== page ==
Tuesday, April 07, 2009

Beware Of Weak Investing Articles & Diatribe

There are good investing articles and there are poor investing articles. It may be impolite to pin point the weaker ones, but it has to be done to strengthen the quality of arguments and our understanding of financial markets. To many of us, there is a delusional effect, in that when we hear something from the business channel or read something from business sites or magazines, their credibility is assured. Well, on balance, more than half of anything that's been said or written (I'm being nice) are crap. Hence, we need to drill down their arguments and premise. I am surprised to find such a weak investing article in Seeking Alpha, of all places. The writer is David Zanoni, on why he thinks the markets have bottomed. My comments in purple.


David Zanoni - Seven Reasons Why The Markets Have Bottomed

There are many analysts who believe that the rally we have been experiencing for the past four weeks is merely a bear market rally. However, to accurately assess where the market is heading, we need to look at how current macro conditions will shape the future economy. Therefore, I have compiled a list of seven reasons why I believe that the market bottomed in early March.

1. Attractive House Prices

House prices have fallen 29% on average since their peak in July 2006. Buyers have the upper hand when dealing with sellers. There are plenty of discounts and inclusions sweetening the deal. Also, first-time home buyers get an $8000 tax credit towards the purchase of a home.

(This point is so weak. The 29% is an arbitrary figure, why not 25%, why not 20%, why not 35%?? How much property prices have fallen will only make sense when it is put next to affordability ratios. Whether it is cheap or not is dependent on supply and demand factors as well, including interest rates. The tax credit is OK but is not a substantial enough figure to prompt buyers to jump in. Foreclosure rates are not flattening out enough. What if prices fall 50% before rebounding? Another major factor is employment, nobody is willing to buy property or buy another property if their job security is uncertain. The percentage of people who think their jobs is not as secure as the previous 6 months must have risen considerably, and until that feeling subsides, you cannot possibly just quote an absolute price drop as saying things are good. The number of people joining unemployment lines are still rising, which means more people will have problem keeping their homes - we also need to see unemployment rate topping out before we can say house prices are low enough to attract substantive buyers.)

2. Historically Low Mortgage Interest Rates

The national average mortgage rate for a 30 year fixed loan is about 5%. If you pay approximately one point and have excellent credit you can lock-in a 4.5% rate on a 30 year fixed. These rates will get many potential home buyers off the fence and into home ownership. Also, many current homeowners are refinancing at these excellent rates, freeing up extra money to be pumped into the economy.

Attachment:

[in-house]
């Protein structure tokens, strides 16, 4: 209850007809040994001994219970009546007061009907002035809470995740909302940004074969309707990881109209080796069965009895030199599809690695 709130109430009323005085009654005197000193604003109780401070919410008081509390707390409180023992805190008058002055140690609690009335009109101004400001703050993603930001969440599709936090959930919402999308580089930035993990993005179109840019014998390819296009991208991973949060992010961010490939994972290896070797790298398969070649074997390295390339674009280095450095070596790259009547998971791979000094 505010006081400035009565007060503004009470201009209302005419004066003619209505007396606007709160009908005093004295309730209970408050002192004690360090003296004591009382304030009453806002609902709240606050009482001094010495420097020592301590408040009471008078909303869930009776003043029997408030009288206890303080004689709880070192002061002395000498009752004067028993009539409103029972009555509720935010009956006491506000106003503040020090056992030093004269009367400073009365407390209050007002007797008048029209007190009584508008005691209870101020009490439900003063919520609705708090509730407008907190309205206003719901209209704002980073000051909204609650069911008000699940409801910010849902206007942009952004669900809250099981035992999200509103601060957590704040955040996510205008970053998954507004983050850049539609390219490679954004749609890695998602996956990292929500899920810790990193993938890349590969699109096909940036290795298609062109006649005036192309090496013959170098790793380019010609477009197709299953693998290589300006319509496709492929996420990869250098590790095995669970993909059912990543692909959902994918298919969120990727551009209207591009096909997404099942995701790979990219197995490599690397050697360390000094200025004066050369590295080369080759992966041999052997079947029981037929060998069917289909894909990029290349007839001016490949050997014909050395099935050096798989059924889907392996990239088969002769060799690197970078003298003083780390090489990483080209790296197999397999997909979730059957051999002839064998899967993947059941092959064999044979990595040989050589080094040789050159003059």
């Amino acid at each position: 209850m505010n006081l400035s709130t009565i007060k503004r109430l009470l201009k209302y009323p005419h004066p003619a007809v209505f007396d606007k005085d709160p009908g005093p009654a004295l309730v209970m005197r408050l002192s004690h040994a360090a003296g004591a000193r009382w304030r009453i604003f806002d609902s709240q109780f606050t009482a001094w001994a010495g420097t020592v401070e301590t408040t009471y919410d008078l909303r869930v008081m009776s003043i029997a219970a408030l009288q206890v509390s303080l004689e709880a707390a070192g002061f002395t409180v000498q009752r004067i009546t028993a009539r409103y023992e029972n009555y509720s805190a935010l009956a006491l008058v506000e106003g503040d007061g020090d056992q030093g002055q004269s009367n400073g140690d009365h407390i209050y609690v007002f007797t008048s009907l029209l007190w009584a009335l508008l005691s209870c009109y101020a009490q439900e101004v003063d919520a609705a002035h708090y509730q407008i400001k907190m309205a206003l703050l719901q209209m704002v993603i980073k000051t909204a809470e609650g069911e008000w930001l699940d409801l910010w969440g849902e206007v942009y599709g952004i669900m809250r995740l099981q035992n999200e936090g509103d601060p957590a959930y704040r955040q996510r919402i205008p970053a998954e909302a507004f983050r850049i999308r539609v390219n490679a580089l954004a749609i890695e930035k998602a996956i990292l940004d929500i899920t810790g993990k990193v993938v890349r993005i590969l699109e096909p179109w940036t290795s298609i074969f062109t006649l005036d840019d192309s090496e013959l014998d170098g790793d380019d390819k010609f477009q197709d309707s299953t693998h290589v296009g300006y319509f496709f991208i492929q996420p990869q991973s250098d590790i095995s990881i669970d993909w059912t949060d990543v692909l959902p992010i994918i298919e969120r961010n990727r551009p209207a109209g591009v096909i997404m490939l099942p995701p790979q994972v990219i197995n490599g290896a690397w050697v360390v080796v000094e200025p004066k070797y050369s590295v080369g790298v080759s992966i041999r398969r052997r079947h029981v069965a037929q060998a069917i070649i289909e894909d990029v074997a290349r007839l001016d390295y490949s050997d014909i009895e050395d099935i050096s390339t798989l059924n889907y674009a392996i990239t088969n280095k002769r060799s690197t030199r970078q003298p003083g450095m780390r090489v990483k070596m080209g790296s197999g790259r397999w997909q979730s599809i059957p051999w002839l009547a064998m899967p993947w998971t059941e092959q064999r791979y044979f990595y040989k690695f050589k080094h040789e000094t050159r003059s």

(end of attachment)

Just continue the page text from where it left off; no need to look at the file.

(Back to the above argument. Mortgage rates is but one factor in the housing cycle. Locking in 4.5% may be decent but again affordability and job security issues are more paramount to just the rates. If the economy dives again, we could see the US plunging into deflation just like Japan for the past 15 years. In Japan BLR is as low as 1.5%. Looking at historically low rates is persuasive but the point lacks substance because this global crisis is easily the worst we have seen since the Great Depression, which means it can blow historic figures out of the water.)

3. Reasonable Energy Costs

With gasoline prices averaging slightly over $2 a gallon nationally, consumers and businesses are not pinched like they were in the summer of 2008. Also, lower natural gas and oil prices have made utility bills much more manageable.

(If the reasonable energy costs were to be a prolonged phenomenon, then yes, it will spur things. Looking at things at a specific point in time is so flawed. It is likely that energy prices will surge very soon, which more than negates the low energy prices currently, thus putting low energy prices being a short lived memory. You do not use what is likely to be temporary and extrapolate it into the future. Its like making $20,000 a month from the market during a bull run and thinking you have $20,000 extra a month to spend for the rest of your life, we all know how that story turns out.)

4. Tax Breaks/Stimulus

Although many of us are not getting a raise from our employers this year, we are getting more money in our paychecks as a result of the stimulus tax breaks. I have to give kudos to the current administration for making the tax breaks in the form of a payroll modification rather than a check. Millions of taxpayers dollars were wasted in past years when the government mailed notices and checks to our homes. Studies have also shown that tax breaks are more likely to be spent when in they're in the form of payroll modifications.